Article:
Sunday Morning Greek Blog

May 22, 2011

Honoring Galilee

Filed under: Biblical Studies,Greek,John Gospel of,New Testament,Theology, Biblical — Scott Stocking @ 7:43 am

Note: Second paragraph edited on 12/26/21 to clarify I’m speaking of chapters in John’s gospel.

Isaiah 9:1–2 [TNIV; MT & LXX 8:23–9:1] says:

Nevertheless, there will be no more gloom for those who were in distress. In the past he humbled the land of Zebulun and the land of Naphtali, but in the future he will honor Galilee of the nations, by the Way of the Sea, beyond the Jordan—

2The people walking in darkness
have seen a great light;
on those living in the land of deep darkness
a light has dawned.

Let me start by recapping John chapters 2–4, because the whole context is important for what I have to say about the last part of chapter 4. In chapter 2, Jesus goes to Cana in Galilee, where, at a wedding celebration, he turns water into wine. Then he returns to Jerusalem, where he gets everyone mad at him by overturning the tables of the money changers. Nicodemus, however, in chapter 3, seems to understand who Jesus really is, and comes to Jesus asking about eternal life. Some debate whether Jesus’ words end after John 3:15, but setting that debate aside for a moment, John closes out chapter 3 with a discourse on who Jesus is and what his relationship is to the Father. In chapter 4, Jesus “needs” to go through Samaria to get to Cana again, and encounters the woman at the well. There he speaks to her of living water, and in the end, he spends a few days ministering to those whom the woman had brought to Jesus to hear his words. In the last part of John 4, Jesus is back in Cana, and he’s ready for another miracle.

Four times in John 4:43–54, John mentions that Jesus has gone “into Galilee” (εἰς τὴν Γαλιλαίαν eis tēn Galilaian /ace tayn gah lee LIE ahn/). In v. 44, John says that Jesus had mentioned that a prophet was without honor in his hometown. Cana was not his hometown (Matthew indicates his home town was Capernaum), so some think he may be referring to those who were against him in Jerusalem (see Craig Blomberg’s commentary in The Historical Reliability of the John’s Gospel, p. 105). He also says in v. 46 that Jesus specifically went back to Cana of Galilee, where he had performed his first sign of turning water into wine. In this pericope, Jesus heals a royal official’s son at a distance; he doesn’t even lay hands on or see the son, but simply speaks the word at the pleading of the distraught father.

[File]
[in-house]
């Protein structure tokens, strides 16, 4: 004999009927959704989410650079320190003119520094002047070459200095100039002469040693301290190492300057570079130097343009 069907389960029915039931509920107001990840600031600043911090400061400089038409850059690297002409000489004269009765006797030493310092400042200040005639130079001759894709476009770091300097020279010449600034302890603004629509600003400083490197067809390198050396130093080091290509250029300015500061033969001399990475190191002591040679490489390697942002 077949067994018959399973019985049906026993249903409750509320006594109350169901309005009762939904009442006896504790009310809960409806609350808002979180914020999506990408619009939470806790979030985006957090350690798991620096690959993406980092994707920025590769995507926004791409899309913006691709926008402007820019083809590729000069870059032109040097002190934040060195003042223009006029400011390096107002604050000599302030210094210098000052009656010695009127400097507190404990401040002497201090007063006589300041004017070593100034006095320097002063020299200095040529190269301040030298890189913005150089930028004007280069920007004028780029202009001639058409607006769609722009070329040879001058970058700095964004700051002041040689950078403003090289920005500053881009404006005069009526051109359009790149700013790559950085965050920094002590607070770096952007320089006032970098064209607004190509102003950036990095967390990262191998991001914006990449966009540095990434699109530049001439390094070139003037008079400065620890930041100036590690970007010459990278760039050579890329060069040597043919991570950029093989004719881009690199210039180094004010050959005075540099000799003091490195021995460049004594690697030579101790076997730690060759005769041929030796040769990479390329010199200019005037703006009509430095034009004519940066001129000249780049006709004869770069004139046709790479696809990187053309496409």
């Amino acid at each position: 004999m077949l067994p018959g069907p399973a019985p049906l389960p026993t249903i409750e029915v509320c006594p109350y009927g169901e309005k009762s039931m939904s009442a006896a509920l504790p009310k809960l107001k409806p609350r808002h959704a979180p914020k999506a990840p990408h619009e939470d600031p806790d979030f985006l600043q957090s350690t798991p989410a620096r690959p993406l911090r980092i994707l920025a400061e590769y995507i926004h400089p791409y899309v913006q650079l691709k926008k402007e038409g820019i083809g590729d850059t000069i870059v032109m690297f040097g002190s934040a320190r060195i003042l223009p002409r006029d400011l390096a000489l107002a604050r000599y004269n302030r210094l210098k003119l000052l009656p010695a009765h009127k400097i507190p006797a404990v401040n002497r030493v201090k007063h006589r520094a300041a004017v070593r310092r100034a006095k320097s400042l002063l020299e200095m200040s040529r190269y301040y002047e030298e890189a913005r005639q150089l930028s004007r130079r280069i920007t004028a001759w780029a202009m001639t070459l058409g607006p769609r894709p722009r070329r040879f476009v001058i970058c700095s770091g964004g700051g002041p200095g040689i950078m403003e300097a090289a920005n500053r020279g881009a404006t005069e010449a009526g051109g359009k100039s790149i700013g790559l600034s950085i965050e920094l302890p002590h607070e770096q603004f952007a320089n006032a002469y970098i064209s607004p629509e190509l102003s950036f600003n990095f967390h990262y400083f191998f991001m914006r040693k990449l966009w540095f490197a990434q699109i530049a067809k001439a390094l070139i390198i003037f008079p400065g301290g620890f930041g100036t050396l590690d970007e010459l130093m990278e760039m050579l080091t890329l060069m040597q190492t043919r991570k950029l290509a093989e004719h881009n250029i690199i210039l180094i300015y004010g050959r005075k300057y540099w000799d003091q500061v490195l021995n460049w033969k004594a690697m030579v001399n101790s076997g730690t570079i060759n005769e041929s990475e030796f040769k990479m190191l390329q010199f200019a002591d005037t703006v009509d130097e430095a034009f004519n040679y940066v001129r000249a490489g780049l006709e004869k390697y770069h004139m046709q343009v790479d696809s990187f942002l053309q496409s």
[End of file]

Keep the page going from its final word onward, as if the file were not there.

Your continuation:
So why the emphasis on Galilee here? If you read the opening quote from Isaiah, you’ve probably figured it out already. John is demonstrating that Jesus is the light to the Gentiles, Samaritans and Galileans alike (John’s excursus on God’s purposes for Jesus in chapter 3 is further evidence of this). Jerusalem (= the leaders of Israel) is rejecting him (see also the first part of chapter 5 where the Jewish leaders want to kill Jesus for healing on the Sabbath), but the Gentiles receive him with joy, wonder, and extraordinary faith. Chapters 2–4 form a unit that validates the fulfillment of prophecy from Isaiah 7–11. Matthew used the first verse of the prophecy (Isaiah 7:14: “The virgin will conceive and give birth to a son and will call him Immanuel.”) to indicate fulfillment of the whole prophecy; John takes a different route to show the same prophecy is fulfilled.

Sorry this is so short today, but between a leaky ceiling, a watery mess in the basement, and trying to move into my own place myself this weekend, time is short.


1 Comment »

  1. […] the world and shattered the darkness. I wrote previously about the connection to Isaiah 9 in my Honoring Galilee post, that Jesus was the light to those walking in darkness. What is even more fascinating is that […]

    Pingback by “I Am the Light of the World” (John 8:12) « Sunday Morning Greek Blog — June 11, 2011 @ 1:16 pm | Reply

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